Fires in France, Greece, Portugal and Spain force thousands of residents and tourists to flee and kill several people, including a Spanish shepherd and a firefighter.

Firefighters stand on a road as heavy smoke is seen in the background during forest fires near the city of Origne, south-western France, on July 17, 2022. (Photo by Philippe LOPEZ / AFP)

Britain braces for an all-time high of 40 degrees Celsius (104 degrees Fahrenheit) or more. Brittany in France could also register similar temperatures in what would be a regional record.

The weather warnings come hot on the heels of a scorching spell in June, where parts of Europe, from Spain to Germany, sizzled at unseasonal highs of between 40C to 43C.

2021: Hottest ever

Last year is Europe’s hottest summer on record, according to the European climate change monitoring service Copernicus.

Between late July and early August 2021, Greece endures what Prime Minister Kyriakos Mitsotakis calls the country’s worst heatwave in over 30 years, with temperatures hitting 45C in some regions. In Spain, temperatures reach 47C in parts of the south, according to national weather agency AEMET.

A helicopter drops water as fires rage in Navalmoral de la Sierra near Avila at center of Spain on August 16, 2021. (Photo by CESAR MANSO / AFP)

The heat and drought spark large wildfires along the Mediterranean, from Turkey and Greece to Italy and Spain.

2019: Northern Europe swelters

The summer of 2019 brings two heatwaves, which leave around 2,500 people dead, according to the Centre for Research on the Epidemiology of Disasters of Belgium’s Louvain University.

In France, temperatures hit a record 46C on June 28 in the southern town of Verargues. Thousands of schools are closed.

A picture taken on July 25, 2019 shows a board displayed in an office building and reading 41 Celsius in Stuttgart, as a new record high temperature was recorded in Germany, amid a Europe wide heatwave, breaking the previous hottest figure reached the previous day. (Photo by Marijan Murat / dpa / AFP) / Germany OUT

On July 24 and 25, northern Europe fries in record heat. Temperatures of 42.6C are recorded at Lingen in northwestern Germany, 41.8C in Begijnendijk in northern Belgium and 38.7C in the eastern English city of Cambridge.

2018: Drought drains the Danube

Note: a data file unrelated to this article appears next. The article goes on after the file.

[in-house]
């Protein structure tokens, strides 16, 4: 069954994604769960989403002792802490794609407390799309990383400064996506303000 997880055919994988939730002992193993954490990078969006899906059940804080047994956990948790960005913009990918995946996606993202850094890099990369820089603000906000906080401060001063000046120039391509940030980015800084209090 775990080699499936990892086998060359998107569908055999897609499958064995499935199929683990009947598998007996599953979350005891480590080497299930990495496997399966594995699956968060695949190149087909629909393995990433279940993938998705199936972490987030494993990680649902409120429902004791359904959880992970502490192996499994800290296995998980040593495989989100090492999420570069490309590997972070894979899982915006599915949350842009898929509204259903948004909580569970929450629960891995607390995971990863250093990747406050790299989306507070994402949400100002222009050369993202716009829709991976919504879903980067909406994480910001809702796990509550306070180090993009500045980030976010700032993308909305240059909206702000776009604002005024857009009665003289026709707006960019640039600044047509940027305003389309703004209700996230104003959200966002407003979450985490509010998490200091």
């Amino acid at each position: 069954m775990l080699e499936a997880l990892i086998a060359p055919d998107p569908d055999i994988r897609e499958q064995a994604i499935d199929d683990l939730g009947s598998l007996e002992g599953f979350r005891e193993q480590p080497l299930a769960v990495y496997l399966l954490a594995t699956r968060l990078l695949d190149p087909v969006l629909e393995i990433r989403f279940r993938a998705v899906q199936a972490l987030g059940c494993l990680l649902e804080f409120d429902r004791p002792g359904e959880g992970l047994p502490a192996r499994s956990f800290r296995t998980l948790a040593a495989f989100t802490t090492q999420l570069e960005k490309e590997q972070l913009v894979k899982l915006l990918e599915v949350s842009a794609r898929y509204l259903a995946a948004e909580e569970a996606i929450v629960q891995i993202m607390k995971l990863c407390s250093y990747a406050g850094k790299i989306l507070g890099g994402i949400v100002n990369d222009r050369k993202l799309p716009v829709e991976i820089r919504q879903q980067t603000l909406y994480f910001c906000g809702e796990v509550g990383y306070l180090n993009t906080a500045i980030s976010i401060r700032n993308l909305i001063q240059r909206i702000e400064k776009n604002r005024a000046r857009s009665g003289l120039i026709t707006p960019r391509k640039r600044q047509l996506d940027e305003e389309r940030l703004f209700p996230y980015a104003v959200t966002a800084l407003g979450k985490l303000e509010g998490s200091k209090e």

The second half of July and beginning of August 2018 sees very high temperatures across much of Europe and rivers running dry due to drought.

The Danube falls to its lowest level in 100 years in some areas, notably exposing World War II tanks in Serbia that were submerged since the conflict.

Portugal and Spain suffer hugely destructive forest fires.

2017: Months of mugginess

Much of Europe, but especially the south, sweats from late June to well into August.

Spain set a record of 47.3C on July 13 in the southern town of Montoro.

Persistent drought sparks forest fires in Portugal.

2015: Back-to-back heatwaves

It’s heatwave after heatwave throughout the summer of 2015 which leaves an estimated 1,700 people dead in France.

In Britain, roads melt and trains are delayed in the hottest July on record, with temperatures reaching 36.7C at Heathrow airport.

2007: Greek forests ablaze

Central and southern Europe are parched by drought throughout June and July, provoking a spate of forest fires in Italy, North Macedonia and Serbia.

Locals use branches to estinguish a fire in Kato Kotyli village in central Peloponnese 30 August 2007. The fires that wrought a trail of destruction across Greece for a week were mostly under control as people counted the cost of a disaster that has claimed 63 lives. (Photo by Yiannis Dimitras / AFP)

In Hungary, 500 people die as a result of the heat.

2003: 70,000 dead

Britain, France, Italy, Spain and Portugal all experience exceptional heat in the first half of August, with Portugal suffering a record 47.3C at Amareleja in the south.

An EU study of 16 nations puts the number of excess deaths across the bloc during the heatwave as high as 70,000, with France and Italy each seeing between 15,000 and 20,000 fatalities, according to various reports since.

The 2003 heatwave in France caused the deaths of many elderly people and led to a change in the government’s approach to dealing with heatwaves. PHOTO JEAN-PHILIPPE KSIAZEK (Photo by Jean-Philippe KSIAZEK / AFP)

In France, most of the victims are elderly people in an episode that traumatises the country and leads to the implementation of new systems of protection during heatwaves.